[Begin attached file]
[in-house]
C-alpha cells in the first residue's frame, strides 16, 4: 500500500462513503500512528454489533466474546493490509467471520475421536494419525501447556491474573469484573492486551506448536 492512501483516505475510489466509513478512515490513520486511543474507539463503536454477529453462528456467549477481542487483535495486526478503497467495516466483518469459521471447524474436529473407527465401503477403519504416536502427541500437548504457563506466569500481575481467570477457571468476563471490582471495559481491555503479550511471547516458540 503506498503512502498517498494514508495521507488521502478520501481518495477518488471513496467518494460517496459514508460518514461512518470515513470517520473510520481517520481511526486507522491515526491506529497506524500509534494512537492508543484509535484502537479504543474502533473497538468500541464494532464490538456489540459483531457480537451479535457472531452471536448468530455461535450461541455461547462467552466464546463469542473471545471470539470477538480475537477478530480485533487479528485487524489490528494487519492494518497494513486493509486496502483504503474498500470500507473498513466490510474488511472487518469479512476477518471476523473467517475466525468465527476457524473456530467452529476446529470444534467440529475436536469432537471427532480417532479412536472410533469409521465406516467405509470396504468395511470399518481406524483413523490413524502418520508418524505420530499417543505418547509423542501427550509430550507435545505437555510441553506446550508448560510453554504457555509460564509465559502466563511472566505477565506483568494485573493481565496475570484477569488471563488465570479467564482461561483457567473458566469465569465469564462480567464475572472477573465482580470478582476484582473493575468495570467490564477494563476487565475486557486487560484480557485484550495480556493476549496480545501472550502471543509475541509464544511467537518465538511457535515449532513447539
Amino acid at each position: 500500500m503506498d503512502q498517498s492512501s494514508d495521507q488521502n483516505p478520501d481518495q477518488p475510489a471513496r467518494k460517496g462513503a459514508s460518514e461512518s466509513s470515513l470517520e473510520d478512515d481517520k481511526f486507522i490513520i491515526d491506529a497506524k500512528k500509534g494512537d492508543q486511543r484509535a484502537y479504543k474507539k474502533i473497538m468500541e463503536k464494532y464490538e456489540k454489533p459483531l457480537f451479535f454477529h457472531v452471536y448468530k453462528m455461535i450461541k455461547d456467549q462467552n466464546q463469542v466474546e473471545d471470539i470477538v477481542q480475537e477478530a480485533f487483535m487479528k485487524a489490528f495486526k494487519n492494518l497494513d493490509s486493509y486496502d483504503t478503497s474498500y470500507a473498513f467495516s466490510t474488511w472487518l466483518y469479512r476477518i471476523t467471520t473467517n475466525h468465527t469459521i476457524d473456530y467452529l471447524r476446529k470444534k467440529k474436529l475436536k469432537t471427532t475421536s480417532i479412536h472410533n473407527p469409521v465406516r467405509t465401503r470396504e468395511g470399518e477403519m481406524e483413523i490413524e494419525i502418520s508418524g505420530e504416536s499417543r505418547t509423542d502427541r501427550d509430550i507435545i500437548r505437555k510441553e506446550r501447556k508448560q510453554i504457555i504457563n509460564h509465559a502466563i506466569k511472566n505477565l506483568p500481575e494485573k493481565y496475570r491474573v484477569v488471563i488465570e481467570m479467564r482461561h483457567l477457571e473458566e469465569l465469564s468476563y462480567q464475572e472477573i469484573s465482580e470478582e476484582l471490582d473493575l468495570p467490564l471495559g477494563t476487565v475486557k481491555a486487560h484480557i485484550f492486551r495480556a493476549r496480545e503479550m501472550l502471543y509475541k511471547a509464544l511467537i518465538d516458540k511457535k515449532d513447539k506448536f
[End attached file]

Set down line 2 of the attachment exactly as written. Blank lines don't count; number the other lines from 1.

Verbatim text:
C-alpha cells in the first residue's frame, strides 16, 4: 500500500462513503500512528454489533466474546493490509467471520475421536494419525501447556491474573469484573492486551506448536 492512501483516505475510489466509513478512515490513520486511543474507539463503536454477529453462528456467549477481542487483535495486526478503497467495516466483518469459521471447524474436529473407527465401503477403519504416536502427541500437548504457563506466569500481575481467570477457571468476563471490582471495559481491555503479550511471547516458540 503506498503512502498517498494514508495521507488521502478520501481518495477518488471513496467518494460517496459514508460518514461512518470515513470517520473510520481517520481511526486507522491515526491506529497506524500509534494512537492508543484509535484502537479504543474502533473497538468500541464494532464490538456489540459483531457480537451479535457472531452471536448468530455461535450461541455461547462467552466464546463469542473471545471470539470477538480475537477478530480485533487479528485487524489490528494487519492494518497494513486493509486496502483504503474498500470500507473498513466490510474488511472487518469479512476477518471476523473467517475466525468465527476457524473456530467452529476446529470444534467440529475436536469432537471427532480417532479412536472410533469409521465406516467405509470396504468395511470399518481406524483413523490413524502418520508418524505420530499417543505418547509423542501427550509430550507435545505437555510441553506446550508448560510453554504457555509460564509465559502466563511472566505477565506483568494485573493481565496475570484477569488471563488465570479467564482461561483457567473458566469465569465469564462480567464475572472477573465482580470478582476484582473493575468495570467490564477494563476487565475486557486487560484480557485484550495480556493476549496480545501472550502471543509475541509464544511467537518465538511457535515449532513447539